The bigger businesses have a competitive edge. With more stores, they are able to buy more fruit in Mercamadrid at lower prices; it’s not the same buying 10 boxes of peaches as 10 crates. Consequently, they have been able to survive in an increasingly challenging market, made more so by large supermarket chains moving into city centers and residential zones in the form of “express” outlets that sometimes operate 24 hours a day. There is no official census of fruit and vegetable stores in Madrid, but according to estimates by retailer associations, there are about 2,000 in the region and 1,300 in the capital.
The economic crisis is currently seeing all kinds of stores in Madrid shut their doors, but new fruit and veg stores keep appearing in the vacated premises. Many are run by immigrants hoping to strike it lucky. In a process of trial and error, they open and close and open again until they find someplace where the business takes off.
If a small operation sets up close to a chain, the competition can be too much. But the larger businesses have an unspoken agreement to respect each other’s turf. “I’m not interested in going into another group’s territory because it can end up in a price war,” says Miguel Salido, the general director of Don Fruta, which boasts a network of 70 franchises that buy from their 6,800-square-meter warehouse in Getafe.
Salido worked as an IT specialist in Mercamadrid until 2010, when he was approached by Don Fruta’s three partners, Wang Xianyong, Zhu Yongwei and Yang Xiabobo. All three were about 20 years old at the time and had just arrived in Madrid. Ten years later, their turnover is €22.7 million. “They have made it through sheer hard work,” says Salido, 53. “The three of them are lifelong friends who went to school together.”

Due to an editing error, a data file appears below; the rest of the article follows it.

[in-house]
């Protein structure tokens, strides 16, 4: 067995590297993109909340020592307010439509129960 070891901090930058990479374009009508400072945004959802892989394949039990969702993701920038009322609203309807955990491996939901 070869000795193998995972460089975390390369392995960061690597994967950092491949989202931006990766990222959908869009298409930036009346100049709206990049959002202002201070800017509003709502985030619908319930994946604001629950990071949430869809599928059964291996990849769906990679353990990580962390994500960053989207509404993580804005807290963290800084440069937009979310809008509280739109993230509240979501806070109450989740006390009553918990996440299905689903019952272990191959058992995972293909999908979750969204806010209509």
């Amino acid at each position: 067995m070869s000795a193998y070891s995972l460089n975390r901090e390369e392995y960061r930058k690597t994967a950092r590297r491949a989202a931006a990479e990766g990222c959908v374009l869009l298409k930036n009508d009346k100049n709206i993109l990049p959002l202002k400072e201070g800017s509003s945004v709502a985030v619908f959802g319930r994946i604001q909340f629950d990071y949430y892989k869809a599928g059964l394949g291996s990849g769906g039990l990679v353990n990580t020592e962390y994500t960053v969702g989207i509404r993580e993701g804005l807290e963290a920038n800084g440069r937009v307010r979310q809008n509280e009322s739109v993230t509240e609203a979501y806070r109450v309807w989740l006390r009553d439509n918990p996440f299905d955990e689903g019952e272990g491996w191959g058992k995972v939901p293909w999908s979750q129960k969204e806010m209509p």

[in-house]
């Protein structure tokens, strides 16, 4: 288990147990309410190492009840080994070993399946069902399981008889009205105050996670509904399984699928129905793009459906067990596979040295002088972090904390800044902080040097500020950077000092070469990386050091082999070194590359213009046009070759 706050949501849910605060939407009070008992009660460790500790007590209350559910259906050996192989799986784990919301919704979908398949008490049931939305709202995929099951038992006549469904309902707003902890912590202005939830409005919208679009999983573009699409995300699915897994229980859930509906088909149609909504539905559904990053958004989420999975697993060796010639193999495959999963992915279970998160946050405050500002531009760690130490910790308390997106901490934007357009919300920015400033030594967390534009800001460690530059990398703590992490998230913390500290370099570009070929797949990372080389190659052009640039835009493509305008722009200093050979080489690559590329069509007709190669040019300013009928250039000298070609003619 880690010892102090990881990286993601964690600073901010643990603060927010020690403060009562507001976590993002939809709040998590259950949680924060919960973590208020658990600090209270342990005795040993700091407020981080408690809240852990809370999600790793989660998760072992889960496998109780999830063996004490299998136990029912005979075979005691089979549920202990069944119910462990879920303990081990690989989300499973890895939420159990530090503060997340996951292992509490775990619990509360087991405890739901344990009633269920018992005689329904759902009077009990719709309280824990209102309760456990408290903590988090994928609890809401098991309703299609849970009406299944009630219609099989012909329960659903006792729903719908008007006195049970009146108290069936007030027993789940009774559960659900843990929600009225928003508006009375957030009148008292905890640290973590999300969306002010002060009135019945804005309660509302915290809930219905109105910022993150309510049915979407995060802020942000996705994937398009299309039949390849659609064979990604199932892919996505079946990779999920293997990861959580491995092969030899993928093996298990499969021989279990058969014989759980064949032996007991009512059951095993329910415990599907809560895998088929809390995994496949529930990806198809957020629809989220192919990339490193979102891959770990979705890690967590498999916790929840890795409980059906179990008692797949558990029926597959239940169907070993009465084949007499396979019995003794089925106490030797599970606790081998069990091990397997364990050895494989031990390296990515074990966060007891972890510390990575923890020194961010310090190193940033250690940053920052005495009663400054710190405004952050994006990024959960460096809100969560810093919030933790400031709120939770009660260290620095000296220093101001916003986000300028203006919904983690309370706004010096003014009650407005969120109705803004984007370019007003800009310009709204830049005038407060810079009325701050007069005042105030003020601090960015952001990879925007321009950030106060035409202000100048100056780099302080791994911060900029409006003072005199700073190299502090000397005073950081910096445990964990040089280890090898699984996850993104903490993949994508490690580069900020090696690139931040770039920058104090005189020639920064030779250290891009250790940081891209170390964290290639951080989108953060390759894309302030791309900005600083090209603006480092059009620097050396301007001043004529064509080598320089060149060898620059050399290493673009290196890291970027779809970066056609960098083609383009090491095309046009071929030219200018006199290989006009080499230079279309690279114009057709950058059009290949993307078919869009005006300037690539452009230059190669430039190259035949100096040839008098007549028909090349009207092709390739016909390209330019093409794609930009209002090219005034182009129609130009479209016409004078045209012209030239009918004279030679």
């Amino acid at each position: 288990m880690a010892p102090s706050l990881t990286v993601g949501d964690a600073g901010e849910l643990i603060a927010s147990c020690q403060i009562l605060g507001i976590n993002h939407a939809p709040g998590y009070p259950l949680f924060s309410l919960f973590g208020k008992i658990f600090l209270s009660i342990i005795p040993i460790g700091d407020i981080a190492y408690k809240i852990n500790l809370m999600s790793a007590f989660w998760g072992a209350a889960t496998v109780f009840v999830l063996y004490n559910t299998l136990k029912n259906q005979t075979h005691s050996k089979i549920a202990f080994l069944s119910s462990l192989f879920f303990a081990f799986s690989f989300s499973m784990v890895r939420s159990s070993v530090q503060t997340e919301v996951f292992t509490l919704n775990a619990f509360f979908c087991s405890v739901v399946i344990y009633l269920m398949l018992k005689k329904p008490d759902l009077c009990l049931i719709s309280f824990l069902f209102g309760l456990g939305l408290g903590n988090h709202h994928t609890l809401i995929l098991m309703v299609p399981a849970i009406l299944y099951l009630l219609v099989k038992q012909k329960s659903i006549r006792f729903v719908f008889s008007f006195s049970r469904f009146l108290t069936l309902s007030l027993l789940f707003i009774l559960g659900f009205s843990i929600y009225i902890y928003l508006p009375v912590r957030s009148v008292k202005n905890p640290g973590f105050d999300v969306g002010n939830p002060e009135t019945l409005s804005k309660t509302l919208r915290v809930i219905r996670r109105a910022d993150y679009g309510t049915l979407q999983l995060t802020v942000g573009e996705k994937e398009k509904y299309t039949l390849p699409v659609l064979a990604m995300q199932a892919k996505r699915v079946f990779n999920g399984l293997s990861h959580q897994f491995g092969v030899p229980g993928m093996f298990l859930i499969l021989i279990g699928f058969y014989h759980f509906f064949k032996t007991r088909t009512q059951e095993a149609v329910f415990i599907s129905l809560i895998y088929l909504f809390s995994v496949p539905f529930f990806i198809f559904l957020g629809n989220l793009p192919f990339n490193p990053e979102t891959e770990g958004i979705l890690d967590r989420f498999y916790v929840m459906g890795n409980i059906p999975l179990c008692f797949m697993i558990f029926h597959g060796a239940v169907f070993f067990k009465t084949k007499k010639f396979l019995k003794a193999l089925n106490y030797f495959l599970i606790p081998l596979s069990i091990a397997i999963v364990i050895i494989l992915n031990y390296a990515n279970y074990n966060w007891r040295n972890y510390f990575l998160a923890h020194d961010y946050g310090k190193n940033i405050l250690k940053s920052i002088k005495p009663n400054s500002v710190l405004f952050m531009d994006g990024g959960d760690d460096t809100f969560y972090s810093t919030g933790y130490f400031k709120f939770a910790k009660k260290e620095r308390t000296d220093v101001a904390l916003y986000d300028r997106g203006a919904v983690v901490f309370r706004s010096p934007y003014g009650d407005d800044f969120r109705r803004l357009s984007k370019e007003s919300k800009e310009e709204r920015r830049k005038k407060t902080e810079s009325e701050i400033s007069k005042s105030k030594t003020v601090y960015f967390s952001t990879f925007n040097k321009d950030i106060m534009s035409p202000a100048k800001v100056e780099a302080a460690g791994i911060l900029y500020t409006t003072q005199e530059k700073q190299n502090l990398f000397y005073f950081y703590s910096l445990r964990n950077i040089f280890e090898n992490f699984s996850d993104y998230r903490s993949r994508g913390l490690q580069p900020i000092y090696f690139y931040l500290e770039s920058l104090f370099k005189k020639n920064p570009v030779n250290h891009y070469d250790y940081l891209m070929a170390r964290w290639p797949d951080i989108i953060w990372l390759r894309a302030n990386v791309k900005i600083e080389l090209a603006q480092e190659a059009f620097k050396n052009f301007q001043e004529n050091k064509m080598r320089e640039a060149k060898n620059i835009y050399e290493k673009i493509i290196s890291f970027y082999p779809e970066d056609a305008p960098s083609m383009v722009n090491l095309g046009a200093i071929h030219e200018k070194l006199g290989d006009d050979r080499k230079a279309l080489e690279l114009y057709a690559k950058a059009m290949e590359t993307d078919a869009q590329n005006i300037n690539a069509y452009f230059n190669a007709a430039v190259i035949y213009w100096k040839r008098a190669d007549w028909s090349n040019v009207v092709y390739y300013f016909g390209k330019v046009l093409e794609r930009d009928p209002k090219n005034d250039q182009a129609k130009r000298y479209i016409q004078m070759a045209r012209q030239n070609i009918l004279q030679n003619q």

There are a handful of stores run by Spaniards, but even these few are thinking of throwing in the towel. “It could be two weeks from now, if someone with money comes along,” says Julio García Vivas, 57, who runs the Ay Madre la Fruta chain. He and his cousin, Alfredo García, are third-generation fruit sellers, but they don’t have anyone from the next generation to take over their 28 Madrid-based fruit and vegetable stores.
Some veteran fruit vendors have tried to make the work more attractive to their potential successors by lobbying Mercamadrid to change its hours so they can start the day later, but to no avail; the authorities don’t want food distributors coinciding on the road with the morning rush hour.
As well as its fruit and veg stores, Frutas Azahara also operates as a producer and wholesaler out of a large warehouse in Griñón, where restaurant owners and other stores come to buy their fresh produce. Some of it is imported from Morocco – their watermelons from Agadir and Zagoura are particularly successful – and some is cultivated on several hectares of land on the outskirts of Griñón.
The owner, Mouhy Eddine Azzi, impressed Mercamadrid’s businessmen from the start because it was obvious that he knew what he was doing. “They are reliable, meticulous people and that is very important because it’s a product that gets spoiled,” says Andrés Suárez, an official at Asomafrut, the association of wholesalers in Mercamadrid. “He knows the sector, has invested in production and makes good decisions. They are an example of the great things that good work can lead to.”
The owner of Ay Madre la Fruta agrees. “The basis of this business is hard work, and it is clear that no one has given these people anything on a plate,” he says.
On the second floor of Frutas Azahara, the administrative staff have their heads down while the founders allow themselves the luxury of a shorter day. Azahara Arif says that her husband had a heart attack recently and, at 63, now clocks off after a seven-hour shift, allowing himself a little free time to enjoy what he and his wife have built up.
English version by Heather Galloway.